Argiros was 36 and healthy when she noticed that, in cold weather, her fingers drained of blood and turned blue. Medical tests revealed a thyroid problem and signs of limited scleroderma, in which the disease usually is confined to the hands or face. Within months, however, her doctors told her that she had systemic scleroderma. Argiros read in a medical book that the average life expectancy of someone with her condition was seven years.

Within a few years, her skin had become so taut that it pulled her fingers down to her palm. The skin on her arms, legs and chest became hard. Her face also took on the consistency of stone and now has an unnaturally smooth sheen.

"Believe me, I would love to have wrinkles," she says.

In winter, ulcers develop on her knuckles and fingertips. The disease has damaged her esophagus, which causes severe heartburn. She also suffers from anemia and anxiety and is constantly fatigued.

Her lungs present the most dangerous problem. While patients with limited scleroderma often develop dangerous pulmonary hypertension, others like Argiros develop fibrous tissue on their lungs. It is the loss of lung function that Argiros fears will kill her.

Last year, Argiros was pulled from a clinical trial of the cancer drug Cytotoxin, which doctors hoped would help her damaged lungs, because she developed a painful case of shingles.

She twice participated in trials of the hormone relaxin, which is produced during childbirth and helps widen the birth canal. She says that on both occasions she felt the disease's hard grip on her skin subside.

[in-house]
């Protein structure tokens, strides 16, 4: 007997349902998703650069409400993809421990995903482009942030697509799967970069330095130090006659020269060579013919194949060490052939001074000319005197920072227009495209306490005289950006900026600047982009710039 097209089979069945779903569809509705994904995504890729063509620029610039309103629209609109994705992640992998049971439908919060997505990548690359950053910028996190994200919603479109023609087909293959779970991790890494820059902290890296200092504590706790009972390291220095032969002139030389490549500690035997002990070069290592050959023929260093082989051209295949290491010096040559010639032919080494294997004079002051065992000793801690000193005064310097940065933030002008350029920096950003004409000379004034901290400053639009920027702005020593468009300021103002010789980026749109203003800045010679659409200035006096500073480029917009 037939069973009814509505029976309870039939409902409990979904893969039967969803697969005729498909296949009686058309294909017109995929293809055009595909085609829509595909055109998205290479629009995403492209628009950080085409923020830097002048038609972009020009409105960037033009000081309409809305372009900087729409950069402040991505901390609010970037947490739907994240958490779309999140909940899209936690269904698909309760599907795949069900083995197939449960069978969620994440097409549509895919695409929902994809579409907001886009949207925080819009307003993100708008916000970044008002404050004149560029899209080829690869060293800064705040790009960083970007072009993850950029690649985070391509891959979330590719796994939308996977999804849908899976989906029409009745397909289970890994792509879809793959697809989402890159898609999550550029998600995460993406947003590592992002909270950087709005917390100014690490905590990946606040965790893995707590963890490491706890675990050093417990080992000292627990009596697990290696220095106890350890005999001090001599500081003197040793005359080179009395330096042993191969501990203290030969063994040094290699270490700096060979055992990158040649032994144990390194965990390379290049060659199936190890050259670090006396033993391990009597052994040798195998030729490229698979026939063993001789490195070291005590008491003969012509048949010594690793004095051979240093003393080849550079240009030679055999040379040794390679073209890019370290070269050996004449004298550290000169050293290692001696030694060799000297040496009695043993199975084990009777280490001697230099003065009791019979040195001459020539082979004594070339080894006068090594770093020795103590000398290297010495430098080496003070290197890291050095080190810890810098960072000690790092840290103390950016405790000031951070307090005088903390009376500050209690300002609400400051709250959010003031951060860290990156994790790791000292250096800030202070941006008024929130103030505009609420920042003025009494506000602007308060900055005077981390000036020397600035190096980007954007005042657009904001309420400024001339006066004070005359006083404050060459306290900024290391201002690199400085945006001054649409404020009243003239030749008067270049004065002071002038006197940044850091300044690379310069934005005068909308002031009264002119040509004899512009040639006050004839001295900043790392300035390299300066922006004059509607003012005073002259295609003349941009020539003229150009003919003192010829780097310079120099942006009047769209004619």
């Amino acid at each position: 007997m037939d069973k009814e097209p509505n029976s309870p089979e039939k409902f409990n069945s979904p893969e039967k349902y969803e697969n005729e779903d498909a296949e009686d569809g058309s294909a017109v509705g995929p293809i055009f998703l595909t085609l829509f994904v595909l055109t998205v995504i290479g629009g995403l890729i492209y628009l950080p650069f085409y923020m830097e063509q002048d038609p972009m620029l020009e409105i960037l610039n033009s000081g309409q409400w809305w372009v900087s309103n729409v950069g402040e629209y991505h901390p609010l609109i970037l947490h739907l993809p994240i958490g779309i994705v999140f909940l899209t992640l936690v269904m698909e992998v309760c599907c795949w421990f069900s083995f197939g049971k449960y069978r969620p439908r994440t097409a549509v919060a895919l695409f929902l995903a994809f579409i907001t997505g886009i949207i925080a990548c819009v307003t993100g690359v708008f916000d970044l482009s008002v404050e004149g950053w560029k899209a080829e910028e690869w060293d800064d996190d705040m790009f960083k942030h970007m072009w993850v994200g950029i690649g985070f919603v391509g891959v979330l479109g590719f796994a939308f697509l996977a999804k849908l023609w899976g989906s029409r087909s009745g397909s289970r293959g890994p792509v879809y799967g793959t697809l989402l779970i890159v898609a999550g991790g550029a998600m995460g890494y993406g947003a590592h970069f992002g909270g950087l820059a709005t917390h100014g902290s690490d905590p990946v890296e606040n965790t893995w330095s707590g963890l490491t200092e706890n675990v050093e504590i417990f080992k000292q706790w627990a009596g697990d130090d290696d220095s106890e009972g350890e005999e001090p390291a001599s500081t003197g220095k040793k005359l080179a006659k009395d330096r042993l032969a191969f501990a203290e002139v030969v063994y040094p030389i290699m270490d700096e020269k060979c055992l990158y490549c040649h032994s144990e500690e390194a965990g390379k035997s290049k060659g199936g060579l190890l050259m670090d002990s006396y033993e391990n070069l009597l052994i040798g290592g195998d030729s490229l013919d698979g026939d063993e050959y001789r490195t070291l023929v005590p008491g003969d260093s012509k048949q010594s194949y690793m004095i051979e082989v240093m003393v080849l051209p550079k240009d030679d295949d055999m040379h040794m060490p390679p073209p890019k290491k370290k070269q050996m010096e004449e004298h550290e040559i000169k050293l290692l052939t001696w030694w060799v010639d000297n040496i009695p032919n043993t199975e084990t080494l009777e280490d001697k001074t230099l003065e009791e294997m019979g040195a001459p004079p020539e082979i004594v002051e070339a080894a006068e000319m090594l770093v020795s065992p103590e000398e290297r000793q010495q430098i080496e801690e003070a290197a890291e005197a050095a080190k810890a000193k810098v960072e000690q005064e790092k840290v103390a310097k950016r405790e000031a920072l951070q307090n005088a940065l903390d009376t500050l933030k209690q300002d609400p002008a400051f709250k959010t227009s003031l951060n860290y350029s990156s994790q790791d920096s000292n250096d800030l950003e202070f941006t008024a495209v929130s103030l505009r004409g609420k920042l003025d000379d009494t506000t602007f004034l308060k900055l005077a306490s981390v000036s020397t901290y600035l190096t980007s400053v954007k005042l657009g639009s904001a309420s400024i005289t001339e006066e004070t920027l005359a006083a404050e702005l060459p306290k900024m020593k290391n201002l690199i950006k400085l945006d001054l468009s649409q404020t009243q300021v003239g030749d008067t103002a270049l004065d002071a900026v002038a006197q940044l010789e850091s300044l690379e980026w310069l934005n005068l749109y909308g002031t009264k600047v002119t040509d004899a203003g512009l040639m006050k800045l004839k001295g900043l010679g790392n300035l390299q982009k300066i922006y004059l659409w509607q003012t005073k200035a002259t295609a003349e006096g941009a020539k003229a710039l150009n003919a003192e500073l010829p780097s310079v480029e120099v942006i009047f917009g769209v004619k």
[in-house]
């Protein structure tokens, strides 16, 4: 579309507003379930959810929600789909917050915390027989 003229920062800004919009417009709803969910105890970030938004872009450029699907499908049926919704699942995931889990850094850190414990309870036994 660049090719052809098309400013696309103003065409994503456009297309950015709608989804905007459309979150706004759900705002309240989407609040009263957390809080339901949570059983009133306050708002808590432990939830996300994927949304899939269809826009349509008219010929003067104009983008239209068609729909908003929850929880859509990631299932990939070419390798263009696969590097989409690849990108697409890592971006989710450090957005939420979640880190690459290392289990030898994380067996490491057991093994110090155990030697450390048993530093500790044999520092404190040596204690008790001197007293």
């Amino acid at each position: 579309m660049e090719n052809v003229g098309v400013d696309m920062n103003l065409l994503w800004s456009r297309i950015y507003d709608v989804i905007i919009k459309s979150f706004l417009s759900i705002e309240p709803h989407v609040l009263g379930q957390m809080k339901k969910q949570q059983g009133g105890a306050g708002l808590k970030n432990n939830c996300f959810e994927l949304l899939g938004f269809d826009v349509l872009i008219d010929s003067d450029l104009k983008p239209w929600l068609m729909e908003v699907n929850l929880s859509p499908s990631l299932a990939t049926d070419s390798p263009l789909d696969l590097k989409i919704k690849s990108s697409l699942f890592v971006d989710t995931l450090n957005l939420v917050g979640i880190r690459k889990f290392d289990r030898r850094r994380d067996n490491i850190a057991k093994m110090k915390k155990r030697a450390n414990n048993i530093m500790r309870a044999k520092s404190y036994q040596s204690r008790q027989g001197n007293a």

However, relaxin failed its last clinical trial because the hormone showed no more benefit than a placebo, says Dr. Naomi Rothfield, Argiros' doctor and founder of the rheumatology section at the University of Connecticut Health Center in Farmington, where she is currently a professor of medicine.

"We were very disappointed by the results," Rothfield said.

However, patients such as Argiros have many more options than a few years ago, she said.

For instance, a trial of a collagen vaccine that researchers hope will prevent the body from overproducing the protein is finishing up, Rothfield said.

Biotech companies also are developing antibodies designed to attack the specific proteins that produce fibrous tissue. Researchers also are investigating whether a new generation of immune suppressants will halt the disease. For severe cases, bone marrow transplants similar to those being used in leukemia patients are being tried.

"The market is small, but the need is great," Furst said.

When Argiros was diagnosed, she was afraid she wouldn't live long enough to see her daughters, Renee and Jeanine, then 12 and 15, become adults. Now she has a 4-year-old grandson, Cody, and would like to see him grow up as well.

So each day she manages to get herself to work at the U.S. Postal Service offices in Windsor.

"My doctor is amazed by me. She calls me her hero," Argiros said. "You always have hope."

A version of this story first ran on Nov. 23.